Almost every software engineer claims to be a Polyglot nowadays: Someone who develops in multiple languages.
Companies are very sensibly keen to hire polyglots, but I feel they’re missing out on the thing that makes real polyglots effective. They ask for a certain length of experience in multiple languages — usually a very specific list that they are already working with — whereas I think the strength of a true polyglot is their ability to pick up new languages quickly, on-demand. It’s about how those people will recommend and handle the next language the company decides to adopt, without requiring them to hire yet more developers who already know the latest language du jour. But of-course, it’s hard to pick out true polyglots at interview, so companies hire for current skill set instead.
A real polyglot knows what they don’t know, can maturely assess their level of experience in a new language and plans their approach to filling in those gaps in their knowledge, as fast as possible. For instance, knowing that you need to be aware of how concurrency, threading (and more specifically thread safety) work in a new language means you’ll seek out that knowledge before hitting your first race condition or sync / visibility issue. A naive developer would blunder on until issues arise and, let’s face it, this particular class of problem often arises first in production. I know from over 15 years writing in Java that getting concurrency wrong can kill projects, and so I’m acutely aware that claiming to be a polyglot means being aware of where such pitfalls may lie in other languages and, more specifically, knowing whether or not you’ve got a grip on that.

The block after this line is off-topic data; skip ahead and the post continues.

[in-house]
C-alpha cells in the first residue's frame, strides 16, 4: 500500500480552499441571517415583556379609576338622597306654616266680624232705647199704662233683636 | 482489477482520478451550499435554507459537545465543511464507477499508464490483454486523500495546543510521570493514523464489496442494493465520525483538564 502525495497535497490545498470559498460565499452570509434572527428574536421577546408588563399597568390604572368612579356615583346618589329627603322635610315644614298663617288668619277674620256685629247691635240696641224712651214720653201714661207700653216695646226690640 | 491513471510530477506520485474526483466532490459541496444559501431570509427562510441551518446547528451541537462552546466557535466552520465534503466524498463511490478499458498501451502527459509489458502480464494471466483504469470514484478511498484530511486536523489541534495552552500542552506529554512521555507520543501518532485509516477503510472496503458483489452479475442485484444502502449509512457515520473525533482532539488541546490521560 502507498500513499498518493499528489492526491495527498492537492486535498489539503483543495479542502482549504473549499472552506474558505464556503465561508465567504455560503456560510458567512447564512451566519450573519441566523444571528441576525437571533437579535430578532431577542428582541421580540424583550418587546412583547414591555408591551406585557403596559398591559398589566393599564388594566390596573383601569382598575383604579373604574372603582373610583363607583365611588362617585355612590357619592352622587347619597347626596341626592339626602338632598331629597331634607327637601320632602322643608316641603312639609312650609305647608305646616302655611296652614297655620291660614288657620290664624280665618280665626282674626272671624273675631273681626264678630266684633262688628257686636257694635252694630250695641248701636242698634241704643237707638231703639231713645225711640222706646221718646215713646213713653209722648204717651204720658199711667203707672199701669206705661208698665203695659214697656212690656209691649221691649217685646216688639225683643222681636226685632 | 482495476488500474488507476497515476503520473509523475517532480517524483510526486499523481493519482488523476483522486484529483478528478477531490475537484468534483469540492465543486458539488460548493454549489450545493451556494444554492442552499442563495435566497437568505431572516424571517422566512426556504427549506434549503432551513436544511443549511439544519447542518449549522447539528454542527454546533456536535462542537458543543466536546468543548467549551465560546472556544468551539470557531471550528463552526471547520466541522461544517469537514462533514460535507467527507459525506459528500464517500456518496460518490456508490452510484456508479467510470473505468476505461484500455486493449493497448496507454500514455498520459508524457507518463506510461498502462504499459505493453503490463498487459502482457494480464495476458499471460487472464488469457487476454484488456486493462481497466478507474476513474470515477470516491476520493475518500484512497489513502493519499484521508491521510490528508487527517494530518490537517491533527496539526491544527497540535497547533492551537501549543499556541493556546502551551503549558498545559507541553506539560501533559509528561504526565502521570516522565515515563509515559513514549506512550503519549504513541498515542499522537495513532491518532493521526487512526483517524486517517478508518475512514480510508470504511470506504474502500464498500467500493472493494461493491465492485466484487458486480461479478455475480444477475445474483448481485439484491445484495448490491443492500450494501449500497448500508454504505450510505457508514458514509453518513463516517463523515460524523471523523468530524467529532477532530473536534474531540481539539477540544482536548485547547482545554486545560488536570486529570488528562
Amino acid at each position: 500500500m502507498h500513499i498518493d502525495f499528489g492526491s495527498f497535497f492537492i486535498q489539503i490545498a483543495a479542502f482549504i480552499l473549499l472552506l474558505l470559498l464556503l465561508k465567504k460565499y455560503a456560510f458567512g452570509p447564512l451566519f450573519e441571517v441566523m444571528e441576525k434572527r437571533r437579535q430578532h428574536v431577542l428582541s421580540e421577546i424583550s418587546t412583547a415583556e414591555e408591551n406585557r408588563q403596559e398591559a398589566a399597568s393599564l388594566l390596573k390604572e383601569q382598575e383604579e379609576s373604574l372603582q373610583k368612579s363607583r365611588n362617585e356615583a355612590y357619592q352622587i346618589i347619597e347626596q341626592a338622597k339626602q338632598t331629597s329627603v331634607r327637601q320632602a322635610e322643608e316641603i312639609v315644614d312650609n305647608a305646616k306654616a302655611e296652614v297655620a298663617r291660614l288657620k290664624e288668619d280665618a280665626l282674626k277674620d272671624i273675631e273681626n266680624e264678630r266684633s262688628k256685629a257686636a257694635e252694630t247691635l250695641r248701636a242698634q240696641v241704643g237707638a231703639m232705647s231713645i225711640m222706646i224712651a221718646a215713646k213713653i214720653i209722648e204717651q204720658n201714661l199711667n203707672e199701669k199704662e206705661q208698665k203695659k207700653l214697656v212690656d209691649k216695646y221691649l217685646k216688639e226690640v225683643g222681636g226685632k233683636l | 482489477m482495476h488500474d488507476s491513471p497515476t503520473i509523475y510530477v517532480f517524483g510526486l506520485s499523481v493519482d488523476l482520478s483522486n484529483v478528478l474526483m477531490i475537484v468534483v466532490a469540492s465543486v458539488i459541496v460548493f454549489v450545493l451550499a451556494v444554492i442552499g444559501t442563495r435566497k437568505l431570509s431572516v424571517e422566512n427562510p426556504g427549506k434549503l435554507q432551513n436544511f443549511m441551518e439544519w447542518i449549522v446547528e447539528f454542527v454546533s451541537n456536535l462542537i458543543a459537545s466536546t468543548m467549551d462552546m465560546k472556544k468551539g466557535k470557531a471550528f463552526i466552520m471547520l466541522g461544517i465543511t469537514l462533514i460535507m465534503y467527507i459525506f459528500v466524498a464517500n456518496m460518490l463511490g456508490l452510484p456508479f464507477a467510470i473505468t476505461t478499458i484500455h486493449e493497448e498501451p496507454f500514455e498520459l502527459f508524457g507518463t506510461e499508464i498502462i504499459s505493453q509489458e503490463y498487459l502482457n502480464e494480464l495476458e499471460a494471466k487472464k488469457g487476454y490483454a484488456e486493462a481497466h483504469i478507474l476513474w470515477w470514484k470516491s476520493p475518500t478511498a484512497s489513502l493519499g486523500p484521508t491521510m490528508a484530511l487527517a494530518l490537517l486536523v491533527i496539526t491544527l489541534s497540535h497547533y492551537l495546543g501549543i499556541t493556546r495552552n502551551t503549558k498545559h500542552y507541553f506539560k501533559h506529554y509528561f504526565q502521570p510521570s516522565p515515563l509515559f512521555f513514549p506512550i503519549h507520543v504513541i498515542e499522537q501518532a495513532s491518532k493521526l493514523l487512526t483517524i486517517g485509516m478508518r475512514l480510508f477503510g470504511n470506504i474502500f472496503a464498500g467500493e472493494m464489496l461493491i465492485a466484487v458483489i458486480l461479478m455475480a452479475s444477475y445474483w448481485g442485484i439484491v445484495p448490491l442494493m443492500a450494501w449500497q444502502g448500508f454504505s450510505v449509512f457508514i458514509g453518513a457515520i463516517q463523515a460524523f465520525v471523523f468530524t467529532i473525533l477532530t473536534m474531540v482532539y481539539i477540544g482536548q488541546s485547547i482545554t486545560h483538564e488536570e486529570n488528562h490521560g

The same goes for static / dynamic typing, compilation versus interpretation (and hybrids in between), how to implement common design patterns, how to hide data, how to implement immutability, etc. The list of these broad topics isn’t that long, but knowing what you do / don’t know about each is the mark of a polyglot.
A real polyglot knows that their strength is their ability to pick up a new language, one that they haven’t been asked to learn yet, not in the current set that they already know. Hopefully employers will catch up with this concept, and we won’t see so many “2 years of Scala” requirements in job specs. Let’s hire today’s polyglots, not yesterday’s 🙂